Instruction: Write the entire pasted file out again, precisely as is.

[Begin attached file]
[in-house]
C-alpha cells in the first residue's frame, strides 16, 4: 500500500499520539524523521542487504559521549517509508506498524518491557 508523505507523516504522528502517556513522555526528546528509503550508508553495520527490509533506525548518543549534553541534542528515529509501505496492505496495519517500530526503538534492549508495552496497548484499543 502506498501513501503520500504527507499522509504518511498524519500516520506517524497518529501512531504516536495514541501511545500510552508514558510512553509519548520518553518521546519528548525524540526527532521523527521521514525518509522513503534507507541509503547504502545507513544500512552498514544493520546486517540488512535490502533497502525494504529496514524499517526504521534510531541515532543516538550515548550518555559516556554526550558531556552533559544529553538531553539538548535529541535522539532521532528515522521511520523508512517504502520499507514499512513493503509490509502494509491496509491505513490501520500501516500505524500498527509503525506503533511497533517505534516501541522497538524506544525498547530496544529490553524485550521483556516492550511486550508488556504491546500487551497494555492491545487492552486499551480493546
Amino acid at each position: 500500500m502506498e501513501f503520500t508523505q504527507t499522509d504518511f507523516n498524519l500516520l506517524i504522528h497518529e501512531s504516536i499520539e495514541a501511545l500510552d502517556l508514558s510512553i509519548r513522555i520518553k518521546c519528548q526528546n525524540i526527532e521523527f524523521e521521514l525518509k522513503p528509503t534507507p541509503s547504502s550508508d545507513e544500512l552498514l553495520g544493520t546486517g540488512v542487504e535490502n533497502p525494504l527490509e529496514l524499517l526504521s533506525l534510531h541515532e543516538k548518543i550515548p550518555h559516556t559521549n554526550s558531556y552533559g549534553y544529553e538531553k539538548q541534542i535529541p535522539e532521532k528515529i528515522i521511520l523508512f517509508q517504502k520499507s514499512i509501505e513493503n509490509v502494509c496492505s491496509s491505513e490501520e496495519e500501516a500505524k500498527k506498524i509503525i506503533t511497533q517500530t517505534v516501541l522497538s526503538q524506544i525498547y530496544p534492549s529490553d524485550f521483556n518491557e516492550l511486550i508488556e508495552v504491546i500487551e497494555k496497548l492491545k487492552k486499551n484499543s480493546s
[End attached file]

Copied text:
[in-house]
C-alpha cells in the first residue's frame, strides 16, 4: 500500500499520539524523521542487504559521549517509508506498524518491557 508523505507523516504522528502517556513522555526528546528509503550508508553495520527490509533506525548518543549534553541534542528515529509501505496492505496495519517500530526503538534492549508495552496497548484499543 502506498501513501503520500504527507499522509504518511498524519500516520506517524497518529501512531504516536495514541501511545500510552508514558510512553509519548520518553518521546519528548525524540526527532521523527521521514525518509522513503534507507541509503547504502545507513544500512552498514544493520546486517540488512535490502533497502525494504529496514524499517526504521534510531541515532543516538550515548550518555559516556554526550558531556552533559544529553538531553539538548535529541535522539532521532528515522521511520523508512517504502520499507514499512513493503509490509502494509491496509491505513490501520500501516500505524500498527509503525506503533511497533517505534516501541522497538524506544525498547530496544529490553524485550521483556516492550511486550508488556504491546500487551497494555492491545487492552486499551480493546
Amino acid at each position: 500500500m502506498e501513501f503520500t508523505q504527507t499522509d504518511f507523516n498524519l500516520l506517524i504522528h497518529e501512531s504516536i499520539e495514541a501511545l500510552d502517556l508514558s510512553i509519548r513522555i520518553k518521546c519528548q526528546n525524540i526527532e521523527f524523521e521521514l525518509k522513503p528509503t534507507p541509503s547504502s550508508d545507513e544500512l552498514l553495520g544493520t546486517g540488512v542487504e535490502n533497502p525494504l527490509e529496514l524499517l526504521s533506525l534510531h541515532e543516538k548518543i550515548p550518555h559516556t559521549n554526550s558531556y552533559g549534553y544529553e538531553k539538548q541534542i535529541p535522539e532521532k528515529i528515522i521511520l523508512f517509508q517504502k520499507s514499512i509501505e513493503n509490509v502494509c496492505s491496509s491505513e490501520e496495519e500501516a500505524k500498527k506498524i509503525i506503533t511497533q517500530t517505534v516501541l522497538s526503538q524506544i525498547y530496544p534492549s529490553d524485550f521483556n518491557e516492550l511486550i508488556e508495552v504491546i500487551e497494555k496497548l492491545k487492552k486499551n484499543s480493546s